The hawkish rhetoric from the Obama administration, Congress, and the news media ominously echo previous marches to war
Skeptical backlash from Iran experts on the US government’s official narrative of the plot has led Obama to justify punishing Iran, even if the doubters are right and the Iranian government had no knowledge of it. ”Even if at the highest levels there was not detailed operational knowledge, there has to be accountability with respect to anybody in the Iranian government engaging in this kind of activity,” he said.
Obama said that, in terms of a response to the alleged plot, “we don’t take any options off the table,” which is a government euphemism for considerations of military attack.
The Obama administration has vowed to “unite the world” against Iran in the wake of the implausible assassination plot, sending a secret cable to all American embassies and consulates around the world ordering them to alert their host governments of the Iranian plot.
Vice President Joe Biden insisted it was “critically important” to convince the rest of the world of the importance of “dealing with the Iranians,” while several members of Congress and many in the mediacalled the plot “an act of war,” which demands a response.
The goal is “making sure that they pay a price,” Obama said.
Meanwhile, evidence of the Iranian leadership’s complicity is lacking and many officials have admitted there are gaps in their understanding of the plot. There is no solid information about “exactly how high it goes,” as one official put it.
At best, all signs point to a rogue element in the Iranian Quds Force, given the information the government has so far made available. US officials admit it was very out of character for the Quds Force, known for their caution and finesse. “The Iranian modus operandi is only to trust sensitive plots to their own employees, or to trusted proxies,” wrote Kenneth Katzman of the Congressional Research Service on Gulf2000 on Wednesday.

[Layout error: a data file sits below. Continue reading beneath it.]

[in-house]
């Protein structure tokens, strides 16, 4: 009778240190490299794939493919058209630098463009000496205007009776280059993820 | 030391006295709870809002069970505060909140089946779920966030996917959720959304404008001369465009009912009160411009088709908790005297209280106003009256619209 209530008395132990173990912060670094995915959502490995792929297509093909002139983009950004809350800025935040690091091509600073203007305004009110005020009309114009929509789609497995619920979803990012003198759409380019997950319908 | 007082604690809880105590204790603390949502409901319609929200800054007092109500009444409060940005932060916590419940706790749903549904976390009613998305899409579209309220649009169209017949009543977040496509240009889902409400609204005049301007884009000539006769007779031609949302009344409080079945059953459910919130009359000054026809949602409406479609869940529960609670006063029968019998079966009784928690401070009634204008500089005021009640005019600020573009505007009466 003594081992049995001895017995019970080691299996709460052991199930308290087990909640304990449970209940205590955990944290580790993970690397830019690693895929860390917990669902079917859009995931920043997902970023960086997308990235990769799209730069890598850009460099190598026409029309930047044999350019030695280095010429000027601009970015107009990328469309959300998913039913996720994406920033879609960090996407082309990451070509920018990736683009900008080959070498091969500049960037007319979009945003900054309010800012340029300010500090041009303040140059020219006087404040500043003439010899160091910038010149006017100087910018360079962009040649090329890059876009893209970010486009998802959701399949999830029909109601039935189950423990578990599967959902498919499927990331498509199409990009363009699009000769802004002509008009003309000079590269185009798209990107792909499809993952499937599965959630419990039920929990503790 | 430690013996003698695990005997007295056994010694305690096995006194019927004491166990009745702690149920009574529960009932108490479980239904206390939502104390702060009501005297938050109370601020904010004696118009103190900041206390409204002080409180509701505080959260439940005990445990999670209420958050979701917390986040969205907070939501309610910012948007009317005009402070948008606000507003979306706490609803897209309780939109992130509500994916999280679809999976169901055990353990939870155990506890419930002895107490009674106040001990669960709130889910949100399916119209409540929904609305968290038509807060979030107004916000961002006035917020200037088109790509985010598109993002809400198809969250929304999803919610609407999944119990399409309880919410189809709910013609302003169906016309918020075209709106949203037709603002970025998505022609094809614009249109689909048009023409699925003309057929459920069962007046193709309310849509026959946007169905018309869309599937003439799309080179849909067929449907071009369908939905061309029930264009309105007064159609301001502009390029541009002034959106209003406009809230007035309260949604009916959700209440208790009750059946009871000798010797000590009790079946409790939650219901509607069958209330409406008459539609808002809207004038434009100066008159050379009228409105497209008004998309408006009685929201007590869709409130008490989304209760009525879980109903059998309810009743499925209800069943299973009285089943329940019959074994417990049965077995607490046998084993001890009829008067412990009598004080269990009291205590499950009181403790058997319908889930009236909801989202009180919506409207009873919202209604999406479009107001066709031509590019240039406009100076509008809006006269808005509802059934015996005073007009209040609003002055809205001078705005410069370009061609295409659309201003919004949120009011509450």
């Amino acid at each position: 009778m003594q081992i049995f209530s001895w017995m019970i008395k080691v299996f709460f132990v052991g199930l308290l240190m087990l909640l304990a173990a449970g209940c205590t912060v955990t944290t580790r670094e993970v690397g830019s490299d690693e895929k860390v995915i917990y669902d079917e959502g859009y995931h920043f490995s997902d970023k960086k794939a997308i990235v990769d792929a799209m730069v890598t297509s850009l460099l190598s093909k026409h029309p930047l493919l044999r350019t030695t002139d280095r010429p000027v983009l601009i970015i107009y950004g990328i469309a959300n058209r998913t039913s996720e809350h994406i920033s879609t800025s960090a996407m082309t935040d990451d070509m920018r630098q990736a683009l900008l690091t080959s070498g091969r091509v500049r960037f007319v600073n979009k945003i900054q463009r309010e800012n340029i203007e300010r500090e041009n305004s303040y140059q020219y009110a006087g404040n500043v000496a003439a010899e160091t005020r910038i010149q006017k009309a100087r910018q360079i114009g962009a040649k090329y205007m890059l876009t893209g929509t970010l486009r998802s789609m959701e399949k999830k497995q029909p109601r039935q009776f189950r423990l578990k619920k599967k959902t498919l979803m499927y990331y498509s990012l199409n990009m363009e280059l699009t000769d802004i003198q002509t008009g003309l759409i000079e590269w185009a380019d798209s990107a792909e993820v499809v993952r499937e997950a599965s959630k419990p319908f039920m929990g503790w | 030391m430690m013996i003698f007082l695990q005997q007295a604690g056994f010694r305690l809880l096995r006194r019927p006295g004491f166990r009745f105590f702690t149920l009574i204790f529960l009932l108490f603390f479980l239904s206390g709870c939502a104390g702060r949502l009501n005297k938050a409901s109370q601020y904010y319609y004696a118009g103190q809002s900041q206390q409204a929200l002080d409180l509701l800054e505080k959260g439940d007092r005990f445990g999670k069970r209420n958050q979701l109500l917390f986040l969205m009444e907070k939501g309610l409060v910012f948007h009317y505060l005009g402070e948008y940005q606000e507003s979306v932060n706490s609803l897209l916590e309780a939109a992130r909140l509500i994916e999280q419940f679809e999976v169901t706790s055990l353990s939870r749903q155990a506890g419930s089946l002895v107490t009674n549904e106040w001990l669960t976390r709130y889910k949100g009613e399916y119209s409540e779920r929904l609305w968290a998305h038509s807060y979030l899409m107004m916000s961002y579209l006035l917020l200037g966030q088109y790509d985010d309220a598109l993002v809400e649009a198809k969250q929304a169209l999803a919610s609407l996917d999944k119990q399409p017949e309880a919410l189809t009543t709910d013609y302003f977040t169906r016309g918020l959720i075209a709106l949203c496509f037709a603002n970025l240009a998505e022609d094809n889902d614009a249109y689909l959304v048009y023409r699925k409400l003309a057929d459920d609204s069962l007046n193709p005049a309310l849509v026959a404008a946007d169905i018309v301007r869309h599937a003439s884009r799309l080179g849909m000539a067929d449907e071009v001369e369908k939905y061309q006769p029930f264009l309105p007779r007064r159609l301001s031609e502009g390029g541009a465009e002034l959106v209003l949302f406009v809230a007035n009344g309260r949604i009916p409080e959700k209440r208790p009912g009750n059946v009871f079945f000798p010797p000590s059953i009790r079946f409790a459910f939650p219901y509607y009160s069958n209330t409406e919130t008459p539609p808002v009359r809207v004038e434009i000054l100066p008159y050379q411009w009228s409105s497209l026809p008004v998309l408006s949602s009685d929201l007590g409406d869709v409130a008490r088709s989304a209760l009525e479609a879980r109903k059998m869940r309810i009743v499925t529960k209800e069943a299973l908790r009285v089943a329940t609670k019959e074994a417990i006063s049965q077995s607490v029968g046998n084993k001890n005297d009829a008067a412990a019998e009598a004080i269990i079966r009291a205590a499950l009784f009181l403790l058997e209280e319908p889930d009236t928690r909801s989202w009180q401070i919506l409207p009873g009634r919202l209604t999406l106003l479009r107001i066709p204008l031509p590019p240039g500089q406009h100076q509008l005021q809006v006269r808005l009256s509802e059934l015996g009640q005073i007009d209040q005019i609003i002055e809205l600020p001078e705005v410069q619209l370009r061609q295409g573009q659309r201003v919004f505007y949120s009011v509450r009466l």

The accused perpetrator, Manssor Arbabsiar, and a Mexican drug gang don’t fit that protocol. “Are we to believe that this Texas car seller was a Qods sleeper agent for many years resident in the US? Ridiculous,” said Mr. Katzman. “They never ever use such has-beens or loosely connected people for sensitive plots such as this.”
Former CIA agent Robert Baer said the culpability of the Iranian leadership is not believable. “I don’t think it’s credible, not the central government, there may be a rogue element behind it,” Baer said in an interview. “They wouldn’t be sending money through an American bank, they wouldn’t be going to the cartels in Mexico to do this. It’s just not the way they work.”
Additionally, the plot was developed for the most part by the FBI and the undercover DEA agent, not by Arbabsiar or his Iranian contacts. Arbabsiar had originally planned to kidnap the Saudi ambassador, andonly after meeting with the undercover agent did kidnapping turn into assassinating, and it was the undercover agent who first suggested using explosives, the two key factors that have raised the plot to the level of a terrorist attack.
Still, the Obama administration – facing no perceivable threat from Iran and no evidence of Iranian involvement – is choosing the most aggressive posture at their disposal, imposing additional economic sanctions and issuing vague warnings of impending retribution.
Candidate Obama criticized the Bush administration for engaging in a “war of choice” in Iraq, but war as a first resort instead of a last resort seems to have since gained his favor – at least rhetorically at this point. He and his administration have insisted that all options are on the table.
This kind of diplomatic and rhetorical escalation of tensions in response to a fanciful threat from a much weaker power follows closely the narrative in the lead up to the Iraq war in 2003. The administration has insisted, contradicting expert opinion, that there is “no dispute” that Iran was involved, echoing Colin Powell’s bold proclamations of certainty about Saddam’s weapons of mass destruction at the United Nations. “These are not assertions,” he insisted, “these are facts.”
Obama on Iran: No Options Off the Table
The president made his comments, his first since the plot was disclosed Tuesday, during a joint press conference with South Korean President Lee Myung-bak at the White House. The two leaders also praised the U.S.-Korean free-trade agreement approved by Congress on Wednesday, and vowed to maintain a tough stance toward North Korea. Obama also used the occasion to keep pressure on Republicans in Congress to give him key parts of his jobs bill.
It was the Iranian plot, though, that dominated the questioning, with the U.S. president brushing aside Iranian denials and standing by the accusations leveled by his government against Tehran. He said there is no doubt either of the complicity of Mansour J. Arbabsiar, the 56-year-old man in custody in New York, or of the role of Iran in the plot to kill Saudi Ambassador Adel al-Jubeir and bomb the Saudi and Israeli embassies in Washington.